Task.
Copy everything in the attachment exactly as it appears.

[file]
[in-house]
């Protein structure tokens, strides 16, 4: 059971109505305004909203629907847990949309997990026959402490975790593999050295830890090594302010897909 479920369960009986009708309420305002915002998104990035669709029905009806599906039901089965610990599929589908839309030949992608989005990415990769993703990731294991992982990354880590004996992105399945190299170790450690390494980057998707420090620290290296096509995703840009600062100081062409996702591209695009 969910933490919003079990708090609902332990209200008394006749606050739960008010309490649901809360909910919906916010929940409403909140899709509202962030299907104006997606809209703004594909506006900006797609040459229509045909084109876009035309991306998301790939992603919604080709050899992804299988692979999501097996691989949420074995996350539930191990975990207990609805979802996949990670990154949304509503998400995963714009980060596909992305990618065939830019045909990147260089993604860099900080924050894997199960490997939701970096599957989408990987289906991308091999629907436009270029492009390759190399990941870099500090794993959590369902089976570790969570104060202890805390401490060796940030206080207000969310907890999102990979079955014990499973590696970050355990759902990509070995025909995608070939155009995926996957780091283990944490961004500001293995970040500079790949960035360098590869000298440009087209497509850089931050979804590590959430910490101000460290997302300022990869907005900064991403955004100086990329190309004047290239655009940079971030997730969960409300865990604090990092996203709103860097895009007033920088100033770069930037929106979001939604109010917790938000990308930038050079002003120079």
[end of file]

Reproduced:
[in-house]
């Protein structure tokens, strides 16, 4: 059971109505305004909203629907847990949309997990026959402490975790593999050295830890090594302010897909 479920369960009986009708309420305002915002998104990035669709029905009806599906039901089965610990599929589908839309030949992608989005990415990769993703990731294991992982990354880590004996992105399945190299170790450690390494980057998707420090620290290296096509995703840009600062100081062409996702591209695009 969910933490919003079990708090609902332990209200008394006749606050739960008010309490649901809360909910919906916010929940409403909140899709509202962030299907104006997606809209703004594909506006900006797609040459229509045909084109876009035309991306998301790939992603919604080709050899992804299988692979999501097996691989949420074995996350539930191990975990207990609805979802996949990670990154949304509503998400995963714009980060596909992305990618065939830019045909990147260089993604860099900080924050894997199960490997939701970096599957989408990987289906991308091999629907436009270029492009390759190399990941870099500090794993959590369902089976570790969570104060202890805390401490060796940030206080207000969310907890999102990979079955014990499973590696970050355990759902990509070995025909995608070939155009995926996957780091283990944490961004500001293995970040500079790949960035360098590869000298440009087209497509850089931050979804590590959430910490101000460290997302300022990869907005900064991403955004100086990329190309004047290239655009940079971030997730969960409300865990604090990092996203709103860097895009007033920088100033770069930037929106979001939604109010917790938000990308930038050079002003120079």